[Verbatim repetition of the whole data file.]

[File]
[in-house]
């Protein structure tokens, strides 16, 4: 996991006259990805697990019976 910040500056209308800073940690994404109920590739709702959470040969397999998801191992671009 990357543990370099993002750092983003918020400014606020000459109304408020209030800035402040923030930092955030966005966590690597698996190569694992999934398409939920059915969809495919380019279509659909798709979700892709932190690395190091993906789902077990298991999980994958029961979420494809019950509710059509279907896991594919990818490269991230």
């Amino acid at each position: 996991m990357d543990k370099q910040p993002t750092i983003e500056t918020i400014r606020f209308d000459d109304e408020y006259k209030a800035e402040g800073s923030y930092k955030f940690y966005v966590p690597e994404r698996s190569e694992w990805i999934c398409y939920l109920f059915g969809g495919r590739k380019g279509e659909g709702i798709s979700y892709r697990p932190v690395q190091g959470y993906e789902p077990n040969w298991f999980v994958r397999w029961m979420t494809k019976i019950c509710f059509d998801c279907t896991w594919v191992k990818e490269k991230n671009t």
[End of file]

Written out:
[in-house]
């Protein structure tokens, strides 16, 4: 996991006259990805697990019976 910040500056209308800073940690994404109920590739709702959470040969397999998801191992671009 990357543990370099993002750092983003918020400014606020000459109304408020209030800035402040923030930092955030966005966590690597698996190569694992999934398409939920059915969809495919380019279509659909798709979700892709932190690395190091993906789902077990298991999980994958029961979420494809019950509710059509279907896991594919990818490269991230």
């Amino acid at each position: 996991m990357d543990k370099q910040p993002t750092i983003e500056t918020i400014r606020f209308d000459d109304e408020y006259k209030a800035e402040g800073s923030y930092k955030f940690y966005v966590p690597e994404r698996s190569e694992w990805i999934c398409y939920l109920f059915g969809g495919r590739k380019g279509e659909g709702i798709s979700y892709r697990p932190v690395q190091g959470y993906e789902p077990n040969w298991f999980v994958r397999w029961m979420t494809k019976i019950c509710f059509d998801c279907t896991w594919v191992k990818e490269k991230n671009t």